23.  DeLuca P, Rothman D, Zurier RB. Marine and botanical lipids as immunomodulatory and therapeutic agtents in the treatment of rheumatoid arthritis. Rheum Dis Clin N Am 21:759-77

24.  Zurier RB, Rossetti RG, Jacobson EW, et. al. Gamma- linolenic acid treatment of rheumatoid arthritis. A randomized, placebo-controlled trial. Arthritis Rheum 39:1808-17, 1996.

25.  Kruger MC, Coetzer H, Winter R, et. al. Calcium, gamma-linolenic acid and eicosapentaneoic acid supplementation in senile osteoporosis. Aging 10:385-94, 1998.

26.  Wright S. Essential fatty acids and the skin. Br J Derm 125:503-515, 1991.

27.  Horrobin DF. Essential fatty acid metabolism and its modification in atopic eczema. J Am Clin Nutr 71:367S-72S, 2000.

Hemp Protein & Oatmeal

hemp-protein-powderIf you’re looking for a high-quality protein that’s not derived from animal sources, hemp protein powder might be for you. Mix the powder into smoothies or yogurt, but don’t stop there. Hemp protein powder may also boost the protein content of oatmeal, whether you cook it in the morning or make an overnight, soaked version. The powder contains multiple other nutrients to help you start your day right.

Not Complete

Some claim that hemp has all the essential amino acids, making it a complete protein on par with whey or soy. This is not the case, as a study in the “Journal of Agricultural and Food Chemistry” reported in 2010. Hemp protein lacks an adequate, digestible amount of the amino acid lysine. To ensure you get enough lysine, augment your meal of hemp protein and oats in the morning with a lunch that includes beans or lentils.

Adding Hemp to Breakfast

Hemp boosts your overall morning nutrition by providing you with essential fatty acids, iron, fiber, magnesium, potassium and calcium. Hemp-laced oatmeal also makes a quality post-workout meal to provide a combination of protein for muscle repair and carbohydrates for glycogen, or energy, restoration. One scoop of hemp protein adds about 10 grams of protein to the oats.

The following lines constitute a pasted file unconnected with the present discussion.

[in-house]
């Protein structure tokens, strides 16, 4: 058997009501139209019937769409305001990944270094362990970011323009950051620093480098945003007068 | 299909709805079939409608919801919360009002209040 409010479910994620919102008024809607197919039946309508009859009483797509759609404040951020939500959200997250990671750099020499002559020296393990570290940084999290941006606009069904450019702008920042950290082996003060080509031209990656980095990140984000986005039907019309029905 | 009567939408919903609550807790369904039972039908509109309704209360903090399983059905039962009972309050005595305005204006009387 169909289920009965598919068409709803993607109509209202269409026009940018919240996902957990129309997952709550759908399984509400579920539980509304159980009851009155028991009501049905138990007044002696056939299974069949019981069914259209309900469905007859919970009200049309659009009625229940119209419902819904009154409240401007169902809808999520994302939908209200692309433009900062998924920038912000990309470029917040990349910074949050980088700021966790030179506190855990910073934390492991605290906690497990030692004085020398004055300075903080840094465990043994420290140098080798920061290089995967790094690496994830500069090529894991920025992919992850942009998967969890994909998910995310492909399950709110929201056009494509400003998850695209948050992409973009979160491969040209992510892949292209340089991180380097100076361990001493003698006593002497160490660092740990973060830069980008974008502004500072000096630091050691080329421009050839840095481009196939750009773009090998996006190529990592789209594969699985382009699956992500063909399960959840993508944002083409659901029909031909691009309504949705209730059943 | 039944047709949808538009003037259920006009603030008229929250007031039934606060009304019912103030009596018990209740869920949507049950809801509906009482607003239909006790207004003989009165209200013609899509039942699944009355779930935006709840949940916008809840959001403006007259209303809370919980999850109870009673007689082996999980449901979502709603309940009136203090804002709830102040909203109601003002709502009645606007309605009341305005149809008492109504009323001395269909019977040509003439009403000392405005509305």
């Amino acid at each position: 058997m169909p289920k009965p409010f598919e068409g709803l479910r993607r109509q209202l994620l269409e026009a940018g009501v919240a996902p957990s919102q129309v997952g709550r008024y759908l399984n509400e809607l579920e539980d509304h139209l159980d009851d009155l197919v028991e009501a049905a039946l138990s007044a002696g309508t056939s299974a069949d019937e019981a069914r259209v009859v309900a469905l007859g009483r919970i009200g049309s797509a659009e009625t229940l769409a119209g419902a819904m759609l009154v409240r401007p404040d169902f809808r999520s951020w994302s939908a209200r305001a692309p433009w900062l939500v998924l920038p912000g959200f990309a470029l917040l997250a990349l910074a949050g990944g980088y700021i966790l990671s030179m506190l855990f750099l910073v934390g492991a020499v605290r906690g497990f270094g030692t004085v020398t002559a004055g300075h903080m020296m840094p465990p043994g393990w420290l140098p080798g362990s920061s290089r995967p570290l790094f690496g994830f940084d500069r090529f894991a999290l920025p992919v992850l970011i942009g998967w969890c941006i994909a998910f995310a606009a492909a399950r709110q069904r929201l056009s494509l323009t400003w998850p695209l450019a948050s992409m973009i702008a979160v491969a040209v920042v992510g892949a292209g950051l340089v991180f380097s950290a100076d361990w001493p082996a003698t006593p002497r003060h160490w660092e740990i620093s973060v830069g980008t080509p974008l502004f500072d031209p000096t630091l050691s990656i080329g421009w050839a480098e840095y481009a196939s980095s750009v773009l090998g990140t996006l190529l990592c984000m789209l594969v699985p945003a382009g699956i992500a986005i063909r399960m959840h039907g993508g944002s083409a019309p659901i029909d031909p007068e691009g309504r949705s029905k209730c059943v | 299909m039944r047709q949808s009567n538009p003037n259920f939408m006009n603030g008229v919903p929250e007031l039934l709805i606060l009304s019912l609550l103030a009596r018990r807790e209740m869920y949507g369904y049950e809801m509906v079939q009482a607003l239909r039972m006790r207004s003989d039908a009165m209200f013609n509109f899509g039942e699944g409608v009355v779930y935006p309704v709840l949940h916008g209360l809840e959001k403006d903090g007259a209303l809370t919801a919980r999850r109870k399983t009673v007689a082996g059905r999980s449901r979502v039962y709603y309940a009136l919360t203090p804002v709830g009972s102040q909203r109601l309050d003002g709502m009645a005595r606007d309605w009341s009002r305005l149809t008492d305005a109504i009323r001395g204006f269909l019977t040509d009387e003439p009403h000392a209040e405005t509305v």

Mixing It In

Stir the protein powder in after you’ve cooked the oats. A tablespoon or two adds a nutty flavour and a greenish hue. Finish the oats with berries, milk and walnuts, or whatever other toppings you like. Alternatively, try the option of no-cook oatmeal by combining oats, almond milk, chia seeds, hemp protein, a little mashed banana and cinnamon in a medium bowl. Refrigerate overnight and enjoy the soft, puddinglike oats the next morning.

Quality Hemp

When shopping for hemp protein to add to your oats, go for organic varieties. Hemp readily absorbs pesticides, which may contaminate non-organic varieties. Freshness is also essential when purchasing hemp protein. If you don’t have ready access to hemp protein powder, you could add shelled hemp seeds to your oatmeal to gain the nutritional benefits of this seed.

Although hemp is related to marijuana botanically – just like broccoli and cauliflower are related, but not the same plant – hemp lacks the THC content that makes marijuana a psychoactive drug. You can’t get high from adding hemp protein to your oatmeal.

Hemp Protein in Sport Nutrition

Today will be a very short post. Just ran across an older article I found really inspiring so felt I had to add two cents.

Hemp as a good protein source is starting to become an accepted option with the sporting fraternity.

For a very long time, many guys poo poo it, saying it didn’t stack up to their favourite goop of choice – whey.

BrendanBrazierWith guys like Brendan Brazier using and endorsing it however, there is a turn-around on this.

“Once I began eating more raw, natural, alkalizing, foods, my recovery time dramatically improved, as did the muscle and joint concerns. Raw, natural hemp protein is now my number one choice”. Brendan Brazier, Thrive

Read the full article on :


Orange and Vanilla Hemp Shake

OrangeVanillaHempShakeServes 1

1 Large Navel Orange, Skin Cut Off And White Rind Removed

1 Large Banana

2 Cups Hemp Milk

Seeds From 1/2 Vanilla Bean, Scraped Out, Or 1 Tsp Vanilla Extract

2 Tbsp Hemp Protein Powder

4 Large Kale Leaves, Tough Stems Removed


Blend all ingredients in a high speed blender till smooth. Can serve one or two, depending on appetite!

Some notable health benefits of this smoothie/shake include Vitamin C from the orange, Omega-3 fatty acids and protein from the hemp milk and hemp protein, natural energy from the sweetness of banana and orange, Vitamin A, iron, and calcium from the kale, and a bundle of phytonutrients. Plus the deliciousness that is fresh vanilla!